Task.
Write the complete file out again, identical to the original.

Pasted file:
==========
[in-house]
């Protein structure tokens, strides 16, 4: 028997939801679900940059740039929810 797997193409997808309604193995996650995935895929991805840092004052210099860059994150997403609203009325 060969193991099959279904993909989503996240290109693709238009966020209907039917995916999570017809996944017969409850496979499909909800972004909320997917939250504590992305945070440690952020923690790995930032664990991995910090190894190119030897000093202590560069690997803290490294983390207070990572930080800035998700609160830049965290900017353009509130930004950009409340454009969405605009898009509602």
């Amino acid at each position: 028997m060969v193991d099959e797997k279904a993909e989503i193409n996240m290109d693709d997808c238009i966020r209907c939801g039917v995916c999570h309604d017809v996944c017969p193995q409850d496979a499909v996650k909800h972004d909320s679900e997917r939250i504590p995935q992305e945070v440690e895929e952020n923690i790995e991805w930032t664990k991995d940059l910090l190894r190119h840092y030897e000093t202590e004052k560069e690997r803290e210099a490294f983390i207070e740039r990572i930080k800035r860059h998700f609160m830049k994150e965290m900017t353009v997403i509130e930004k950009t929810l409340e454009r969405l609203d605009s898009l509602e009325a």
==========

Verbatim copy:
[in-house]
């Protein structure tokens, strides 16, 4: 028997939801679900940059740039929810 797997193409997808309604193995996650995935895929991805840092004052210099860059994150997403609203009325 060969193991099959279904993909989503996240290109693709238009966020209907039917995916999570017809996944017969409850496979499909909800972004909320997917939250504590992305945070440690952020923690790995930032664990991995910090190894190119030897000093202590560069690997803290490294983390207070990572930080800035998700609160830049965290900017353009509130930004950009409340454009969405605009898009509602």
């Amino acid at each position: 028997m060969v193991d099959e797997k279904a993909e989503i193409n996240m290109d693709d997808c238009i966020r209907c939801g039917v995916c999570h309604d017809v996944c017969p193995q409850d496979a499909v996650k909800h972004d909320s679900e997917r939250i504590p995935q992305e945070v440690e895929e952020n923690i790995e991805w930032t664990k991995d940059l910090l190894r190119h840092y030897e000093t202590e004052k560069e690997r803290e210099a490294f983390i207070e740039r990572i930080k800035r860059h998700f609160m830049k994150e965290m900017t353009v997403i509130e930004k950009t929810l409340e454009r969405l609203d605009s898009l509602e009325a």